Generating pluripotent cell lines from human neurons.

Funding Type: 
New Cell Lines
Grant Number: 
ICOC Funds Committed: 
Public Abstract: 

Stem cell research holds great promise for neurological disease. One in three Americans will suffer from diseases of the nervous system ranging from stroke to Alzheimer's disease to epilepsy. Very few treatments for neurological disease exist, in part because of the lack of suitable in vitro models with which to test therapeutics. In addition, many neuronal disorders, including Parkinson's disease and ALS, are characterized by loss of important subpopulations of neurons. In affected patients, the only way to restore function may be to provide them with replacement neurons. Many researchers are already working on methods to generate replacement neurons from human embryonic stem cells or to generate accurate in vitro models of neurological diseases. Here, we propose to perform the reverse experiment; we aim to generate pluripotent cell lines directly from human neurons by turning on stem cell genes in these cells. Several groups have been able to turn fibroblasts into pluripotent cell lines that resemble embryonic stem cells using viral infection of the differentiated cells. Once we have generated these lines, we can determine whether they serve as better models for human neurological disease than neurons derived from the few human ES cell lines now available for research. If successful, this novel method should allow us, and other researchers, to generate the best possible in vitro models for a wide range of human neurological diseases.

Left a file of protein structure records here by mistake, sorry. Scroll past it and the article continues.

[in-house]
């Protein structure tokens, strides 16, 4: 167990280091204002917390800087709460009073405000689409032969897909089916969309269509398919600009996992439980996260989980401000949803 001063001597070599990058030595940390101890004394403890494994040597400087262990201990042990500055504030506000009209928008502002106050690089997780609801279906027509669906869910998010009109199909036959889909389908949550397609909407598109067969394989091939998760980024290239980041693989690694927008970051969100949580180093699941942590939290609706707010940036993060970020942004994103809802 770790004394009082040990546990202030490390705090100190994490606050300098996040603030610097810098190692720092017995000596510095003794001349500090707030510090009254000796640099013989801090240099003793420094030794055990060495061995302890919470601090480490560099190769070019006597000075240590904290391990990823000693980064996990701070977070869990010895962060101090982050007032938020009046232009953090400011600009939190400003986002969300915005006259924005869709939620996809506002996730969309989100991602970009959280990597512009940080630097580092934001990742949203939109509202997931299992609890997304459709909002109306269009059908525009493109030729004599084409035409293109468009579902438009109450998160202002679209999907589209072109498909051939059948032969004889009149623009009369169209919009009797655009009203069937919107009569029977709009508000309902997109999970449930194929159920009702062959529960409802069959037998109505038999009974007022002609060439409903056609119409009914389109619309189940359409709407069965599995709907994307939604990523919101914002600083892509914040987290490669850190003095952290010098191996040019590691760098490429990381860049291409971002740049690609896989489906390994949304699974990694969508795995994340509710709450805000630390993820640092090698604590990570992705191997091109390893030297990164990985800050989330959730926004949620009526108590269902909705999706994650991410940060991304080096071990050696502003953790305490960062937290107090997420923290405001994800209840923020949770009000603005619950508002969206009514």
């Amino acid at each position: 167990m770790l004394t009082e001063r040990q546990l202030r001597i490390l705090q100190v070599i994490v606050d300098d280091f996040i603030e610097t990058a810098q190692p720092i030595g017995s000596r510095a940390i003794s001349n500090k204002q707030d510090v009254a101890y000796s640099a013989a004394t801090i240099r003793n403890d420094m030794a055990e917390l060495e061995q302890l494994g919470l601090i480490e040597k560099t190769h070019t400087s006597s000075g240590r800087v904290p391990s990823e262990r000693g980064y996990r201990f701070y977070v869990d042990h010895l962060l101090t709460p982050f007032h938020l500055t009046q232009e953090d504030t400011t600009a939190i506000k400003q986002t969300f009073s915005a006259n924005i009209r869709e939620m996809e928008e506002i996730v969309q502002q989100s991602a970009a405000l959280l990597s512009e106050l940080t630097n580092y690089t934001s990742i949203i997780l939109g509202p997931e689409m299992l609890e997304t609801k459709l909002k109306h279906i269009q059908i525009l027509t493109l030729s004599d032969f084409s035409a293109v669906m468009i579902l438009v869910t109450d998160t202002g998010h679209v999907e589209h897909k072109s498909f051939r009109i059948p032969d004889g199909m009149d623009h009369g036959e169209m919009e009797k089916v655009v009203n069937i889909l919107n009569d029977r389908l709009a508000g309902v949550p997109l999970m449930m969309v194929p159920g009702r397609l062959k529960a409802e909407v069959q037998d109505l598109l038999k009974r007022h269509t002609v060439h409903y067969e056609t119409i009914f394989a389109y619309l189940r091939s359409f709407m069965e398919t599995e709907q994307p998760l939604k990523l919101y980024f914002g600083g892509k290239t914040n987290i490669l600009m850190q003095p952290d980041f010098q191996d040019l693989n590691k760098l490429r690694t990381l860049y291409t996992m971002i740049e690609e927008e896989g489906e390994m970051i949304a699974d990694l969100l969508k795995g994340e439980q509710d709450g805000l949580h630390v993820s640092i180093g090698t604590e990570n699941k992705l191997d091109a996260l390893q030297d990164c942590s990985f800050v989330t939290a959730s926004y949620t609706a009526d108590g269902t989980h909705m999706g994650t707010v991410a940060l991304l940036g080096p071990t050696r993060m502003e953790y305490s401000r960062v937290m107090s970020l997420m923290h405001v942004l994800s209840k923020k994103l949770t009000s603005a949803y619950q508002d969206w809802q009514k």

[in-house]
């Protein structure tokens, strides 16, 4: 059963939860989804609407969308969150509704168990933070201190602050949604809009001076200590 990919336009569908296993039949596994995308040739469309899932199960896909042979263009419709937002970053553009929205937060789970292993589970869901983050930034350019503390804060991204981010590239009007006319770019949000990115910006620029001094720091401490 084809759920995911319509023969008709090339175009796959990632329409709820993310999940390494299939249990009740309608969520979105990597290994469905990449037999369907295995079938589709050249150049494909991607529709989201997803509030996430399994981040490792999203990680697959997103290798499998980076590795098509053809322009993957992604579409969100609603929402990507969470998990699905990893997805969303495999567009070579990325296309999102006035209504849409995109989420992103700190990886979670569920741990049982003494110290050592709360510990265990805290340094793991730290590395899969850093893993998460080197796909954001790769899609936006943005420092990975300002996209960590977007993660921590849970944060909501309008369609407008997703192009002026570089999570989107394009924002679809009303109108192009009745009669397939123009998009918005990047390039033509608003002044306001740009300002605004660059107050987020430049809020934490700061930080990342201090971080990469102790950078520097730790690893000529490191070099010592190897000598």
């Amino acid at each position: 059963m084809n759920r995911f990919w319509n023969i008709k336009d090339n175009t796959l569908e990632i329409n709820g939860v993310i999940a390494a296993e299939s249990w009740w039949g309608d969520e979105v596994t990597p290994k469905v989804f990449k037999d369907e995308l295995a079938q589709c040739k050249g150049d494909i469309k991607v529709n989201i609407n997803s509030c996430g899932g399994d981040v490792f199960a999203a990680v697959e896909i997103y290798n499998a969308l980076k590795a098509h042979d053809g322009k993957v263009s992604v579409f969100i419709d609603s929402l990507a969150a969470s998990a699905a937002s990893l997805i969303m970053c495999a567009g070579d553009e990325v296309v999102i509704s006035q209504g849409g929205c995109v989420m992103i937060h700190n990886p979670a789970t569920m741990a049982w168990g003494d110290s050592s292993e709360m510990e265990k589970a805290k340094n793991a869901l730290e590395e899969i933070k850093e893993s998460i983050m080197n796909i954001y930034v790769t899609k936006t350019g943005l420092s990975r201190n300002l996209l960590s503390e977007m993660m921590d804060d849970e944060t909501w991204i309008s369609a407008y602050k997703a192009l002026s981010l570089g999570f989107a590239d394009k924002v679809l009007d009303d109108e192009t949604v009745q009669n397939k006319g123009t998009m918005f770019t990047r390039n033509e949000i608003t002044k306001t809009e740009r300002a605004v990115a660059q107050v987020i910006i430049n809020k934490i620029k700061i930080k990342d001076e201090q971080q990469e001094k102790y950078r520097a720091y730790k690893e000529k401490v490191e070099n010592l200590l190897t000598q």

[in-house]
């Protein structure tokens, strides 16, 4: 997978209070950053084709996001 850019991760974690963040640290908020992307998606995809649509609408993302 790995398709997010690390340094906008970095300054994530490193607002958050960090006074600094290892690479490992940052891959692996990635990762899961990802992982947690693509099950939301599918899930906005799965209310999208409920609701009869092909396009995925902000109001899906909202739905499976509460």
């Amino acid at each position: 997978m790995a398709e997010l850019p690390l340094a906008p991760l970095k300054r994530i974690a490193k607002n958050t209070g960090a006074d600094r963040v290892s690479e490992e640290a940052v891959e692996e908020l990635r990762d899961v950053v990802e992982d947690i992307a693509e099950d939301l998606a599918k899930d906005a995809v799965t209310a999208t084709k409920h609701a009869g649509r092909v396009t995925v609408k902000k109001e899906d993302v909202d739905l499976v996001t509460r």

Statement of Benefit to California: 

The goal of this study is to develop a novel method to generate stem cell lines directly from neurons, which is currently impossible in humans. Our findings will also allow us to validate or improve current strategies to generate replacement neurons from human embryonic stem cells. Our experiments should suggest new ways to derive patient specific cell lines to treat or study common human neurological diseases such as Alzheimer's and autism. These findings may lead to relief for patients who suffer from currently untreatable diseases of the nervous system and our method could be widely used by researchers throughout California. In addition, our novel methods may foster innovation in the dynamic biotechnology and health-care sectors of the California economy, which would benefit many Californians in by creating jobs and promoting economic growth.